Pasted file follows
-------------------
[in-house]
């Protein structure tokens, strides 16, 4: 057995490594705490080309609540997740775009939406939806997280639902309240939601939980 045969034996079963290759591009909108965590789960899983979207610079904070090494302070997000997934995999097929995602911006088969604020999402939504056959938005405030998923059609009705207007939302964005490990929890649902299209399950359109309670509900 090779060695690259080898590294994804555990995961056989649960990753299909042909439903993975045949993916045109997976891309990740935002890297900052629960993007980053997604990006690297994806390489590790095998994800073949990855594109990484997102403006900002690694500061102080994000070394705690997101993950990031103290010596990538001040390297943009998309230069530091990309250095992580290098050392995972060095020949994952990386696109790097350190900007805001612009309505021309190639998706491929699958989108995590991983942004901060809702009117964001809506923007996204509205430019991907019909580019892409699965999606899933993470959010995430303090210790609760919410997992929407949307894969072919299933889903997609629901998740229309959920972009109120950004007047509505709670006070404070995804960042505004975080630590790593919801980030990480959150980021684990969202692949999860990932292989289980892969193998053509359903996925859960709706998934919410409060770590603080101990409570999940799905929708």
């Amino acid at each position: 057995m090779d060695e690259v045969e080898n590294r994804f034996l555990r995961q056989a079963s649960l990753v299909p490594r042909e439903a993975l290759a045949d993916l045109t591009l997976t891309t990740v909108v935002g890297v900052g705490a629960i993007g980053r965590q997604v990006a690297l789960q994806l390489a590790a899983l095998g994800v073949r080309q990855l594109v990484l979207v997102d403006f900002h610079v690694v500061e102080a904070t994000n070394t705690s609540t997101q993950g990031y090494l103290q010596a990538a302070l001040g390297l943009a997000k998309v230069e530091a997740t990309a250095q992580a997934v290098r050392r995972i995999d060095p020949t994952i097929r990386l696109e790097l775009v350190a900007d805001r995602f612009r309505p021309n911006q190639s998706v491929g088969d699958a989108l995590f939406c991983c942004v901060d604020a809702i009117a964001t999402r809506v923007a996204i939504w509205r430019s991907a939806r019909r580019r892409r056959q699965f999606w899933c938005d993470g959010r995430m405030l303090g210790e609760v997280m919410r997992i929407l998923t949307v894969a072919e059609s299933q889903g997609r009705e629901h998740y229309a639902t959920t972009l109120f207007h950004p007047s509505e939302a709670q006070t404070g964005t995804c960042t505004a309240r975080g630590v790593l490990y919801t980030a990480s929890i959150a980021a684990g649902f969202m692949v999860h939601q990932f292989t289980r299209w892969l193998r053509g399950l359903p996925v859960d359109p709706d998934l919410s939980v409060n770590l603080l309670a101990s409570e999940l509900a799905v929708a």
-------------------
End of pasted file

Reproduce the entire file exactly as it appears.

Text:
[in-house]
């Protein structure tokens, strides 16, 4: 057995490594705490080309609540997740775009939406939806997280639902309240939601939980 045969034996079963290759591009909108965590789960899983979207610079904070090494302070997000997934995999097929995602911006088969604020999402939504056959938005405030998923059609009705207007939302964005490990929890649902299209399950359109309670509900 090779060695690259080898590294994804555990995961056989649960990753299909042909439903993975045949993916045109997976891309990740935002890297900052629960993007980053997604990006690297994806390489590790095998994800073949990855594109990484997102403006900002690694500061102080994000070394705690997101993950990031103290010596990538001040390297943009998309230069530091990309250095992580290098050392995972060095020949994952990386696109790097350190900007805001612009309505021309190639998706491929699958989108995590991983942004901060809702009117964001809506923007996204509205430019991907019909580019892409699965999606899933993470959010995430303090210790609760919410997992929407949307894969072919299933889903997609629901998740229309959920972009109120950004007047509505709670006070404070995804960042505004975080630590790593919801980030990480959150980021684990969202692949999860990932292989289980892969193998053509359903996925859960709706998934919410409060770590603080101990409570999940799905929708």
């Amino acid at each position: 057995m090779d060695e690259v045969e080898n590294r994804f034996l555990r995961q056989a079963s649960l990753v299909p490594r042909e439903a993975l290759a045949d993916l045109t591009l997976t891309t990740v909108v935002g890297v900052g705490a629960i993007g980053r965590q997604v990006a690297l789960q994806l390489a590790a899983l095998g994800v073949r080309q990855l594109v990484l979207v997102d403006f900002h610079v690694v500061e102080a904070t994000n070394t705690s609540t997101q993950g990031y090494l103290q010596a990538a302070l001040g390297l943009a997000k998309v230069e530091a997740t990309a250095q992580a997934v290098r050392r995972i995999d060095p020949t994952i097929r990386l696109e790097l775009v350190a900007d805001r995602f612009r309505p021309n911006q190639s998706v491929g088969d699958a989108l995590f939406c991983c942004v901060d604020a809702i009117a964001t999402r809506v923007a996204i939504w509205r430019s991907a939806r019909r580019r892409r056959q699965f999606w899933c938005d993470g959010r995430m405030l303090g210790e609760v997280m919410r997992i929407l998923t949307v894969a072919e059609s299933q889903g997609r009705e629901h998740y229309a639902t959920t972009l109120f207007h950004p007047s509505e939302a709670q006070t404070g964005t995804c960042t505004a309240r975080g630590v790593l490990y919801t980030a990480s929890i959150a980021a684990g649902f969202m692949v999860h939601q990932f292989t289980r299209w892969l193998r053509g399950l359903p996925v859960d359109p709706d998934l919410s939980v409060n770590l603080l309670a101990s409570e999940l509900a799905v929708a």